A gentleman from Ayr, hearing of the shipwreck, came down to offer assistance; and in him Mrs. Graham was happy enough to recognise an old friend. This gentleman paid her and her family much attention, carrying them to his own house, and treating them with kindness and hospitality.

In a day or two after this she reached Cartside, and entered her father's dwelling; not the large ancient mansion, in which she had left him, but a thatched cottage, consisting of three apartments. Possessed of a too easy temper, and unsuspecting disposition, Mr. Marshall had been induced to become security for some of his friends, whose failure in business had reduced him to poverty. He now acted as factor of a gentleman's estate in this neighbourhood, of whose father he had been the intimate friend, with a salary of twenty pounds sterling per annum, and the use of a small farm.

In a short time, however, his health failed him, and he was deprived of this scanty pittance, being incapable, as the proprietor was pleased to think, of fulfilling the duties of factor.

Alive to every call of duty, Mrs. Graham now considered her father as added, with her children, to the number of dependants on her industry. She proved, indeed, a good daughter; faithful, affectionate, and dutiful, she supported her father through his declining years; and he died at her house, during her residence in Edinburgh, surrounded by his daughter and her children, who tenderly watched him through his last illness.

From Cartside she removed to Paisley, where she taught a small school. The slender profits of such an establishment, with a widow's pension of sixteen pounds sterling, were the means of subsistence for herself and her family. When she first returned to Cartside, a few religious friends called to welcome her home. The gay and wealthy part of her former acquaintances, flutterers who, like the butterfly, spread their silken wings only to bask in the warmth of a summer sun, found not their way to the lonely cottage of an afflicted widow. Her worth, although in after-life rendered splendid by its own fruits, was at this time hidden, except to those whose reflection and wisdom had taught them to discern it more in the faith and submission of the soul, than in the selfish and extravagant exhibitions of the wealth bestowed by the bounty of Providence, but expended too often for the purposes of vanity and dissipation.

In such circumstances the Christian character of Mrs. Graham was strongly marked. Sensible that her heavenly Father saw it good, at this time, to depress her outward condition, full of filial tenderness, and like a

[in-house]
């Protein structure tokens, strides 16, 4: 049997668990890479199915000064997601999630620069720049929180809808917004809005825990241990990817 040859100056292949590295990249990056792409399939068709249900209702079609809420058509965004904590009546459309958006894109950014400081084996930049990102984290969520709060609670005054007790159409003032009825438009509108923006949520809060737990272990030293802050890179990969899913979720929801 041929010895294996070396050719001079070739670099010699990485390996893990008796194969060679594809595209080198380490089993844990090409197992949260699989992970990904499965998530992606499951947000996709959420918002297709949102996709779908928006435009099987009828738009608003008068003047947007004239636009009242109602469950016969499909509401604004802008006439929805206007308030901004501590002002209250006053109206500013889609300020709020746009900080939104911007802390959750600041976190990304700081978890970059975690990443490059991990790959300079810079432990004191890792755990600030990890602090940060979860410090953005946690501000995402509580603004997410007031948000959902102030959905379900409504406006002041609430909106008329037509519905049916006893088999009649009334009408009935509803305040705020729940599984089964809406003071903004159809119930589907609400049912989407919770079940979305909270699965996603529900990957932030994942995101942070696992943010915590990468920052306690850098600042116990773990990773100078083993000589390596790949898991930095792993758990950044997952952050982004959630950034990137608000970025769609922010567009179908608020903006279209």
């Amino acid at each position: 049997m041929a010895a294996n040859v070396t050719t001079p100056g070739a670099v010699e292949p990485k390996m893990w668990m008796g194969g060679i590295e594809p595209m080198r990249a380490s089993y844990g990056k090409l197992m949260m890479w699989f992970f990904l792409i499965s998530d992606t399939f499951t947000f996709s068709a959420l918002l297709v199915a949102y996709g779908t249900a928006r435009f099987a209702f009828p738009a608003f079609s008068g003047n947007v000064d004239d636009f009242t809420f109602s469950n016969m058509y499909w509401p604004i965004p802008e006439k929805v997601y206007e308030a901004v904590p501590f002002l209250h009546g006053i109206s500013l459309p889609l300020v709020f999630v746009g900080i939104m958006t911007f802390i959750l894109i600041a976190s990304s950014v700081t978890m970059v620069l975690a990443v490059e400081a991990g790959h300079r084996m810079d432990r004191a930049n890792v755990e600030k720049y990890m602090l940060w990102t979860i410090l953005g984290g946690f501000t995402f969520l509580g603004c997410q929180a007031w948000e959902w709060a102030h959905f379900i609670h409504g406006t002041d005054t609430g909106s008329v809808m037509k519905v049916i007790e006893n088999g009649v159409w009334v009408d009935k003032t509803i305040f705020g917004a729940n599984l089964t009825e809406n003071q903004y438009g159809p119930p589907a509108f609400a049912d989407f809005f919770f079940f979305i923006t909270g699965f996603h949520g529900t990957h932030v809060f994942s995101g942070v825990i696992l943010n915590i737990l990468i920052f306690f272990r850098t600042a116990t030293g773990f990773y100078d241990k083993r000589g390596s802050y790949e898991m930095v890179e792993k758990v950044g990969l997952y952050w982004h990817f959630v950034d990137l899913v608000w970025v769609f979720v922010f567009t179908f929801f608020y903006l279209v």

real child of God, resigned to whatever should appear to be his will, her conduct conformed to his dispensations. With a cheerful heart, and in the hope of faith, she set herself to walk down into the valley of humiliation, "leaning upon Jesus," as the Beloved of her soul. "I delight to do thy will, O my God! yea, thy law is within my heart," was the spontaneous effusion of her genuine faith. She received with affection the scriptural admonition, "Humble yourselves, therefore, under the mighty hand of God, that he may exalt you in due time: casting all your care upon him; for he careth for you."


She laid aside her children's fine frocks, and clothed them in home-spun. At Cartside, she sold the butter she made, and her children were fed on the milk. It was her wish to eat her own bread, however coarse, and to owe no person any thing but love." At Paisley, for a season, her breakfast and supper was porridge, and her dinner potatoes and salt. Peace with God, and a contented mind, supplied the lack of earthly prosperity; and she adverted to this her humble fare, to comfort the hearts of suffering sisters, with whom she corresponded at a later period of life, when in comfortable circum


Meantime the Lord was not unmindful of his believing child; but was preparing the minds of her friends for introducing her to a more enlarged sphere of usefulness.

Her pious and attached friend, Mrs. Major Brown, had accompanied her husband to Scotland, and they now resided on their estate in Ayrshire. Mr. Peter Reid, a kind friend when in Antigua, was now a merchant in London. This gentleman advised her to invest the little money she had brought home, (and which she had still preserved,) in muslins, which she could work into finer